Degree of myopia connected to birth weight and ROP severity


Retinopathy of prematurity (ROP) and birth weight are strongly linked to degree of myopia in children.

Retinopathy of prematurity (ROP) and birth weight are strongly linked to degree of myopia in children, according to a paper featured in the Journal of Optometry.

Dr Bariah Mohd-Ali et al., Optometry Department, Faculty of Allied Health Sciences, Universiti Kebangsaan, Kuala Lumpur, Malaysia, conducted a retrospective review on 102 clinical records of preterm babies born between the years 2000 and 2008.

The information gathered included gender, race, age at birth, current age, birth weight, current weight, fundus examination records, visual acuity (VA), refraction and strabismus. Follow-up data from 1 to 6 years of age was also used in the investigation. Average birth weight was 1.37 ± 0.36 kg and average gestational age was 30.83 ± 2.42 weeks.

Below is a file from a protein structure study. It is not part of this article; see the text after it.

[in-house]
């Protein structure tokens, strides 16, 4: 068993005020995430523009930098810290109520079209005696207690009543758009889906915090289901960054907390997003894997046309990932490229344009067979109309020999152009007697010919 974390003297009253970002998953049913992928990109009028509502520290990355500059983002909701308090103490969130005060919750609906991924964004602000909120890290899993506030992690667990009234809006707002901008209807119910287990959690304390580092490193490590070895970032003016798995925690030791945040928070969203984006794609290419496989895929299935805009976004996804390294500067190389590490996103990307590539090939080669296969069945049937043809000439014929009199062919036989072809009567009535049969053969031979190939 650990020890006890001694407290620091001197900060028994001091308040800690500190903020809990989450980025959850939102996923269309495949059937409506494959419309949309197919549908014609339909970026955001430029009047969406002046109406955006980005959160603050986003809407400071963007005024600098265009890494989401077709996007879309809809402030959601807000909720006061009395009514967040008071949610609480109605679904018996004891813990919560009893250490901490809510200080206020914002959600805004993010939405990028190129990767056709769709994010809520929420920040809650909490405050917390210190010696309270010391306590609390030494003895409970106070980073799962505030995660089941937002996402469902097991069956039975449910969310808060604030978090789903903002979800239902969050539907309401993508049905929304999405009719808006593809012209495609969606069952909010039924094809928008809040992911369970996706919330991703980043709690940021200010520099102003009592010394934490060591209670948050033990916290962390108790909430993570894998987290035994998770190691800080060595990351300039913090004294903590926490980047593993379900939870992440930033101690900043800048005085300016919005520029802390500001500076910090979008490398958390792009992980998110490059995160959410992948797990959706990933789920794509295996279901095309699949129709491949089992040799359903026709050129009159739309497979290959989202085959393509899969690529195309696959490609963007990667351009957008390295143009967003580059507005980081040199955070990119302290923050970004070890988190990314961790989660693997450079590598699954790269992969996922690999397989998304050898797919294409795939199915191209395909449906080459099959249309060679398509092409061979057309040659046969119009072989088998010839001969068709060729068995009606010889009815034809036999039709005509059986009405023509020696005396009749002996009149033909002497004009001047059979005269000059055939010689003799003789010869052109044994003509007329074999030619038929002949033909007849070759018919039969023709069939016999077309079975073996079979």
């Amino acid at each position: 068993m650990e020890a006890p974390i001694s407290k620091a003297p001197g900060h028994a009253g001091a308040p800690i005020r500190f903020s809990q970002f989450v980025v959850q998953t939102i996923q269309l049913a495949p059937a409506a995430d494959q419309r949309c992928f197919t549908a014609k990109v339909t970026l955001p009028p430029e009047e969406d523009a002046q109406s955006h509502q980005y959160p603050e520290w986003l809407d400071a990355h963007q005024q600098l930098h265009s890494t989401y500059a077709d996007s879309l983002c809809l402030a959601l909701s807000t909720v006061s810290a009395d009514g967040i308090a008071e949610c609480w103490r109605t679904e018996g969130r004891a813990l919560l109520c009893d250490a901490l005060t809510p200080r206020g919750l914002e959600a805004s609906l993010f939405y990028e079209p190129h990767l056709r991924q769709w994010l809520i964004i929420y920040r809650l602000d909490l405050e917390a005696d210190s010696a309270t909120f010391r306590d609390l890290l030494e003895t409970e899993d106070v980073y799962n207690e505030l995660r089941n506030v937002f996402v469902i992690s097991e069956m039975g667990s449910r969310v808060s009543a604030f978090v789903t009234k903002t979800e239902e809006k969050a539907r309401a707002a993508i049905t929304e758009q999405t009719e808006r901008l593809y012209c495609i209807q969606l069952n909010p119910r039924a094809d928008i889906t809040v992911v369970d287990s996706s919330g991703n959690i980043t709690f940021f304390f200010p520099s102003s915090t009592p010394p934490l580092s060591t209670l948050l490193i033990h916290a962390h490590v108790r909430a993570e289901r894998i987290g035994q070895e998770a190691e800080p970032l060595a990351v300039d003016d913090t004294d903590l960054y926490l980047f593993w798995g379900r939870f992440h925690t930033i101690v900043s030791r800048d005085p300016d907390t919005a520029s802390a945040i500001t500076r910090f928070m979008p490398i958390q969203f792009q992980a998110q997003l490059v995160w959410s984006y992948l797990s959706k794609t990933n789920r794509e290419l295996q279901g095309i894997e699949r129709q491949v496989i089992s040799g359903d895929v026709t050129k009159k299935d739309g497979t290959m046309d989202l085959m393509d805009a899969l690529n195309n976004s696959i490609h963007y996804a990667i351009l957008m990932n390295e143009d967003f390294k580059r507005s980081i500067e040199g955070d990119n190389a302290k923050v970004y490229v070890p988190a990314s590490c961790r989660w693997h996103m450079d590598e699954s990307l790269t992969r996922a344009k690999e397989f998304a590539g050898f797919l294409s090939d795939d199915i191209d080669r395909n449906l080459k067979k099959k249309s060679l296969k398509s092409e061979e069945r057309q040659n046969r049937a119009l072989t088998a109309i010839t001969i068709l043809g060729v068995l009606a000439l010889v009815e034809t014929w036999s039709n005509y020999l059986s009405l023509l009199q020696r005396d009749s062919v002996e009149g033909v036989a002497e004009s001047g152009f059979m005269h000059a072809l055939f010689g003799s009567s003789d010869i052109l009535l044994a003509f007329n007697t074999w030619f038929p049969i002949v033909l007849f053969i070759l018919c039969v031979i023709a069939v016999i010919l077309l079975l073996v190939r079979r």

It was found that 38 of the 102 children had ROP and 64 didn't have ROP. Children with ROP developed myopia and children without ROP commonly developed hyperopia. Also, a significant improvement in VA was recorded as the children aged.

The study strongly suggests the consideration of birth weight and presence of ROP in children during the screening of vision and refractive error.

Related Videos
Ana Neves, head of global marketing for ZEISS Meditec Ophthalmology
Fritz Hengerer, MD, PhD, Director, Eye Hospital at Bürgerhospital, Frankfurt, Germany
Dr Sheng Lim, professor of glaucoma studies at St Thomas' Hospital, London
Kasperi Kankare at the iCare booth at ESCRS
Scott D Barnes, MD, CMO of STAAR Surgical
Tomislav Bucalic, head of marketing at Geuder, and David Geuder, member of the executive board and CIO
Related Content
© 2023 MJH Life Sciences

All rights reserved.